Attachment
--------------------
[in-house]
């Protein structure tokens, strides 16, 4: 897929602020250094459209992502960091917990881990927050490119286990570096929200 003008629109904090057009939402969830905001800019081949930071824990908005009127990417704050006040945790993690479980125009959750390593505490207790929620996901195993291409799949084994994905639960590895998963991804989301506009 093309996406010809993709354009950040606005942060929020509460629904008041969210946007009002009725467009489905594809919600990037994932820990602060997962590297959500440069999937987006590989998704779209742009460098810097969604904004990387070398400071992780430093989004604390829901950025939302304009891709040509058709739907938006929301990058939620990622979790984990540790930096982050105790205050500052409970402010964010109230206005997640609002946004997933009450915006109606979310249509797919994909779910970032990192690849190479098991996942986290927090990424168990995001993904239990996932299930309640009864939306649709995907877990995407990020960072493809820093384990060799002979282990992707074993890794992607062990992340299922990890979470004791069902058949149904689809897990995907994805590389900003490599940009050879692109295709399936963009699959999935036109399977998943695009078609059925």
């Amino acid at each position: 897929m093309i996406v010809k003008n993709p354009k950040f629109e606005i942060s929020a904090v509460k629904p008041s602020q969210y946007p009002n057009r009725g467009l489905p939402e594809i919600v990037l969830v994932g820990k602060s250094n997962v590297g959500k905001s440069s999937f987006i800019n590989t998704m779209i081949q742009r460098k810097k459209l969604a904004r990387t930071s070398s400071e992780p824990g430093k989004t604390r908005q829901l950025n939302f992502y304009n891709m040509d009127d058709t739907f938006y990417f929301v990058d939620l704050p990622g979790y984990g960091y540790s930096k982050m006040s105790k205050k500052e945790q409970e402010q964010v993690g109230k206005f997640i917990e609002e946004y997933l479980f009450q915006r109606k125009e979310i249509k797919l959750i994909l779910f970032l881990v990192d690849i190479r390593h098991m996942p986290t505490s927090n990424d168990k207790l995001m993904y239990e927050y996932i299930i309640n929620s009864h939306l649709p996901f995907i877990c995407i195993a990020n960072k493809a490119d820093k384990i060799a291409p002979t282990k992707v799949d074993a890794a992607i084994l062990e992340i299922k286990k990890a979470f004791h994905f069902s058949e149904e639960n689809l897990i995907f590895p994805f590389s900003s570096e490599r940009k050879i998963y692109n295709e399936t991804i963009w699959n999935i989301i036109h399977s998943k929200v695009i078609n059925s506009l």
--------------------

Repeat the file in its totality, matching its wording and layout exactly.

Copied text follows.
[in-house]
């Protein structure tokens, strides 16, 4: 897929602020250094459209992502960091917990881990927050490119286990570096929200 003008629109904090057009939402969830905001800019081949930071824990908005009127990417704050006040945790993690479980125009959750390593505490207790929620996901195993291409799949084994994905639960590895998963991804989301506009 093309996406010809993709354009950040606005942060929020509460629904008041969210946007009002009725467009489905594809919600990037994932820990602060997962590297959500440069999937987006590989998704779209742009460098810097969604904004990387070398400071992780430093989004604390829901950025939302304009891709040509058709739907938006929301990058939620990622979790984990540790930096982050105790205050500052409970402010964010109230206005997640609002946004997933009450915006109606979310249509797919994909779910970032990192690849190479098991996942986290927090990424168990995001993904239990996932299930309640009864939306649709995907877990995407990020960072493809820093384990060799002979282990992707074993890794992607062990992340299922990890979470004791069902058949149904689809897990995907994805590389900003490599940009050879692109295709399936963009699959999935036109399977998943695009078609059925």
């Amino acid at each position: 897929m093309i996406v010809k003008n993709p354009k950040f629109e606005i942060s929020a904090v509460k629904p008041s602020q969210y946007p009002n057009r009725g467009l489905p939402e594809i919600v990037l969830v994932g820990k602060s250094n997962v590297g959500k905001s440069s999937f987006i800019n590989t998704m779209i081949q742009r460098k810097k459209l969604a904004r990387t930071s070398s400071e992780p824990g430093k989004t604390r908005q829901l950025n939302f992502y304009n891709m040509d009127d058709t739907f938006y990417f929301v990058d939620l704050p990622g979790y984990g960091y540790s930096k982050m006040s105790k205050k500052e945790q409970e402010q964010v993690g109230k206005f997640i917990e609002e946004y997933l479980f009450q915006r109606k125009e979310i249509k797919l959750i994909l779910f970032l881990v990192d690849i190479r390593h098991m996942p986290t505490s927090n990424d168990k207790l995001m993904y239990e927050y996932i299930i309640n929620s009864h939306l649709p996901f995907i877990c995407i195993a990020n960072k493809a490119d820093k384990i060799a291409p002979t282990k992707v799949d074993a890794a992607i084994l062990e992340i299922k286990k990890a979470f004791h994905f069902s058949e149904e639960n689809l897990i995907f590895p994805f590389s900003s570096e490599r940009k050879i998963y692109n295709e399936t991804i963009w699959n999935i989301i036109h399977s998943k929200v695009i078609n059925s506009l």